Three weeks after the US and South Korea started their annual Foal Eagle joint military exercises – which had been delayed as a gesture of openness to North Korea during the Olympics and Paralympics in Pyeongchang – South Korean news agency Yonhap reported Monday that the second phase of the annual military exercises, known as operation Key Resolve, will begin this week.
The news appeared to undercut the notion that South Korea was taking steps to deescalate tensions ahead of an in-person meeting between South Korean President Moon Jae-in and North Korean leader Kim Jong Un, to be held at a town along the heavily fortified border between the two countries later this week, ahead of a meeting between President Trump and Kim set to take place some time before June, according to Trump.
The news comes after local media reported last night that South Korea would temporarily halt its infamous propaganda broadcasts, which blast anti-North Korean propaganda and K-Pop music from loudspeakers positioned along the border.
North Korea has agreed to suspend all Nuclear Tests and close up a major test site. This is very good news for North Korea and the World – big progress! Look forward to our Summit.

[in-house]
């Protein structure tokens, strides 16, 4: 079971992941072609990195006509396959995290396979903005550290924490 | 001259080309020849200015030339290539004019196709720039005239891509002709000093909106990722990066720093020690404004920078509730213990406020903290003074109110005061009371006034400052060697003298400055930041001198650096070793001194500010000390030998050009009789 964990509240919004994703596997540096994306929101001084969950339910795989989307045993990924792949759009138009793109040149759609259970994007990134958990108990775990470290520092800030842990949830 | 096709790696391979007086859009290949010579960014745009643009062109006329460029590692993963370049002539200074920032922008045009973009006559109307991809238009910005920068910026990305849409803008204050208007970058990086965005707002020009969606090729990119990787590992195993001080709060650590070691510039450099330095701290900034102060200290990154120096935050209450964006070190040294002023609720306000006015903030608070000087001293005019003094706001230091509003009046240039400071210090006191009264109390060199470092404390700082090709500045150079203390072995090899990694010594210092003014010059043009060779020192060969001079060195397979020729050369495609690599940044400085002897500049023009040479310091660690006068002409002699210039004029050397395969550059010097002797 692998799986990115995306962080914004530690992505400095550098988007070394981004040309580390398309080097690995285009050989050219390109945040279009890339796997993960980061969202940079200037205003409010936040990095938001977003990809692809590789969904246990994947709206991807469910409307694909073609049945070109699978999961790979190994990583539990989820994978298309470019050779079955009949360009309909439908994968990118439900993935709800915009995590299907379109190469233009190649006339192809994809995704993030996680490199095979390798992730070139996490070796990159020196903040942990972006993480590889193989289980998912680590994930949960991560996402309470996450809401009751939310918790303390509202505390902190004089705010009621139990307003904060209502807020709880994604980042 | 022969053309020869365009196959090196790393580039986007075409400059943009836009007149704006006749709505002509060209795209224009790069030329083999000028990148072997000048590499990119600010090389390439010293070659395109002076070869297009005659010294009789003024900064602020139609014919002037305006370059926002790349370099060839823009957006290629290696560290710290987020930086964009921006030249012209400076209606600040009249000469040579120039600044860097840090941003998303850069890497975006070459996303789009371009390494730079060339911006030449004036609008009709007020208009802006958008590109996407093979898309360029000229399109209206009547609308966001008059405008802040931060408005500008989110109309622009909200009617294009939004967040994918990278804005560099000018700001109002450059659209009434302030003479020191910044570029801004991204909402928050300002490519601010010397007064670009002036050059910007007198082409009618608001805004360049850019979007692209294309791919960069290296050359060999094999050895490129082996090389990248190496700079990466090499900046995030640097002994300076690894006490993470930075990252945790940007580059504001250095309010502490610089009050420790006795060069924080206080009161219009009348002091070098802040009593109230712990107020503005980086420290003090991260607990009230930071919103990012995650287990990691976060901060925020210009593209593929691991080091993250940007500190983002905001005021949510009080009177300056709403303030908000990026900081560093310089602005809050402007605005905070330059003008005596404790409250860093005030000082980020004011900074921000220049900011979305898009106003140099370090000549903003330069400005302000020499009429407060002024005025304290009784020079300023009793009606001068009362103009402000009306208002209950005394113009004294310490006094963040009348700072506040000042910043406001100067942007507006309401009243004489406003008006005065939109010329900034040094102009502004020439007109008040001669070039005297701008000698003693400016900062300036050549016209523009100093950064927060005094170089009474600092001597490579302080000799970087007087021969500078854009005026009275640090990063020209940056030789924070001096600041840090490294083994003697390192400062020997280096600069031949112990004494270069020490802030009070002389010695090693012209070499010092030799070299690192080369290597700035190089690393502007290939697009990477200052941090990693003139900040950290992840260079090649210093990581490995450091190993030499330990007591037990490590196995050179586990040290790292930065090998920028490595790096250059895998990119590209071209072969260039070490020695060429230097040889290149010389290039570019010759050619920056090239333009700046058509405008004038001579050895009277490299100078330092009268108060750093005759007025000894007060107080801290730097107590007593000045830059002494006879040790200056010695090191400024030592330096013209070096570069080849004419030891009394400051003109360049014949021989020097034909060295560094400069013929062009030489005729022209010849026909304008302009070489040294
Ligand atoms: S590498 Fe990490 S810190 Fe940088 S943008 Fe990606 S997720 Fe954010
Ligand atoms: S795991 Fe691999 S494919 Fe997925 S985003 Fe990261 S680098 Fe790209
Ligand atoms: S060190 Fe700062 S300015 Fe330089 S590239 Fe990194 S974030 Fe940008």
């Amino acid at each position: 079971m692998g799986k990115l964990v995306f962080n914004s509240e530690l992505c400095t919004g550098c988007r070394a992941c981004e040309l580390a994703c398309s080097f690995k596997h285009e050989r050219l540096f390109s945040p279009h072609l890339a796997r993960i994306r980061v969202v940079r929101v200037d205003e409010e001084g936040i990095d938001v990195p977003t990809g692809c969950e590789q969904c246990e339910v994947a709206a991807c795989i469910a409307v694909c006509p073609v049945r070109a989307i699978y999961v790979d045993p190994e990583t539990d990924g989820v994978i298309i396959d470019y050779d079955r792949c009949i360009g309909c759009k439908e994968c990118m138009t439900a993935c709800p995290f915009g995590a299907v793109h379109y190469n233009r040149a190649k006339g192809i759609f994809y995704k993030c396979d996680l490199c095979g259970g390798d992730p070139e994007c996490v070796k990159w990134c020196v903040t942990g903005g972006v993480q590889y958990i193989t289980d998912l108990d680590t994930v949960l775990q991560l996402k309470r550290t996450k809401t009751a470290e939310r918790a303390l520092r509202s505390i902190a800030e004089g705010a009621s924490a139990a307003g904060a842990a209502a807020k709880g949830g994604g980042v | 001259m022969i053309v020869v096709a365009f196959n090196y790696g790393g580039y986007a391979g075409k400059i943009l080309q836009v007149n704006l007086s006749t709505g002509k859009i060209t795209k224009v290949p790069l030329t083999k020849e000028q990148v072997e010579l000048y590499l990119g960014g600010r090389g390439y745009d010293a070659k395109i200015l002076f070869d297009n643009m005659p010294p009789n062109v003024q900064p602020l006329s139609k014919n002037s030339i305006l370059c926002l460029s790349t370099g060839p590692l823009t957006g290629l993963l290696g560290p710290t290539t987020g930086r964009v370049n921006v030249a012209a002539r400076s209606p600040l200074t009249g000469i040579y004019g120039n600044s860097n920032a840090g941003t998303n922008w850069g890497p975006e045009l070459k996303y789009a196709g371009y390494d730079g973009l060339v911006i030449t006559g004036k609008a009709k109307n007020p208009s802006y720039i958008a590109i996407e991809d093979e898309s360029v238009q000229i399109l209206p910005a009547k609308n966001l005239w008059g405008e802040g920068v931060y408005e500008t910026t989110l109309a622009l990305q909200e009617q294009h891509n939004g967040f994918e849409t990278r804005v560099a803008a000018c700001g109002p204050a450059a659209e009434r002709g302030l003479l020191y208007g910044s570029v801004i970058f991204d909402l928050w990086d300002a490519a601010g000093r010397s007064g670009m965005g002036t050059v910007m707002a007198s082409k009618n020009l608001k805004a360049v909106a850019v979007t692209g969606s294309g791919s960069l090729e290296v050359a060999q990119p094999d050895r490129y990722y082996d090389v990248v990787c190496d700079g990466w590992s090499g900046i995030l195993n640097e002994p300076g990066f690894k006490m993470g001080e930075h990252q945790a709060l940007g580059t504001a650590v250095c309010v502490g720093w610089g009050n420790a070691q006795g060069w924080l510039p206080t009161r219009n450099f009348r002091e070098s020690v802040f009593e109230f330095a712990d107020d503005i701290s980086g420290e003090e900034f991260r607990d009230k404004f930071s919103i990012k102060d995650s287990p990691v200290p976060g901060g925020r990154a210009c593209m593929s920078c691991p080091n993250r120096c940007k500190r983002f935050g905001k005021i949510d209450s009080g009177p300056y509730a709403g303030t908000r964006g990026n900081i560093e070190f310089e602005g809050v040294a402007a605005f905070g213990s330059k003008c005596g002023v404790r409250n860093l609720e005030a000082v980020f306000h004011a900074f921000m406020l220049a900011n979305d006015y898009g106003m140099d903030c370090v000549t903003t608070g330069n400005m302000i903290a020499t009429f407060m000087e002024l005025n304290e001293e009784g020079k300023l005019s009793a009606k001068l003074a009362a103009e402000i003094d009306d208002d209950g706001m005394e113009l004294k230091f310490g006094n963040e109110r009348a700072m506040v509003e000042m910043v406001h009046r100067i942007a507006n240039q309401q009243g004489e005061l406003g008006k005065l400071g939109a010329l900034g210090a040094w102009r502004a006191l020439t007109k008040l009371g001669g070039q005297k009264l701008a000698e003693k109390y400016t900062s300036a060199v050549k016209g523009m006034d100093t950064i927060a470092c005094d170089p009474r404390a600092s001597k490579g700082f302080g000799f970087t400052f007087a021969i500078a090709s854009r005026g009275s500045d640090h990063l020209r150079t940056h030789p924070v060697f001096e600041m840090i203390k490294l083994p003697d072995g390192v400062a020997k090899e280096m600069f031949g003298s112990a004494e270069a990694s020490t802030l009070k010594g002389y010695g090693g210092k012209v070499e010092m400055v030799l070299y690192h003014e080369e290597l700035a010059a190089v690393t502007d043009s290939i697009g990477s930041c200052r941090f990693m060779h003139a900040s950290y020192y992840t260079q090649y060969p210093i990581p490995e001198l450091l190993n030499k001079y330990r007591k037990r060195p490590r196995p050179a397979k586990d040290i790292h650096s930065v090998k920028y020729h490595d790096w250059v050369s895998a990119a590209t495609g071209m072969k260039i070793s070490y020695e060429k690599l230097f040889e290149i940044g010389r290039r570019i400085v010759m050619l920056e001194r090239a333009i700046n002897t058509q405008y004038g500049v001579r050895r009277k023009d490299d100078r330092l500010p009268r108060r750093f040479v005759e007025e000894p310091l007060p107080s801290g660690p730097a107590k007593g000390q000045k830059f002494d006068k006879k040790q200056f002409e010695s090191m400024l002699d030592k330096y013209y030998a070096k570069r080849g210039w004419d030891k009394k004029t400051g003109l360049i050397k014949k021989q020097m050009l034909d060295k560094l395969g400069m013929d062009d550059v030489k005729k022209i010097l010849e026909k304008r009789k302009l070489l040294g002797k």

— Donald J. Trump (@realDonaldTrump) April 20, 2018
That decision, in turn, followed a promise by North Korea to freeze its nuclear program and its missile tests ahead of the summit. Some observers, according to Yonhap, raised concerns about holding the military drills – which are meant to prepare soldiers to repel a North Korean attack – on the same day as the inter-Korean summit.
The North has historically denounced these drills as a rehearsal for an invasion of the North by US and South Korean forces.
According to the New York Times, the Foal Eagle and Key Resolve exercises have involved some 23,000 American troops and more than 300,000 South Korean troops in recent years, and the scale this year is similar to past years.
Kim has reportedly said he understands why the military exercises must continue this year. Kim has said that “he could understand why the joint exercises must resume in April on the same scale as before,” Chung Eui-yong, South Korea’s national security adviser, said this month.
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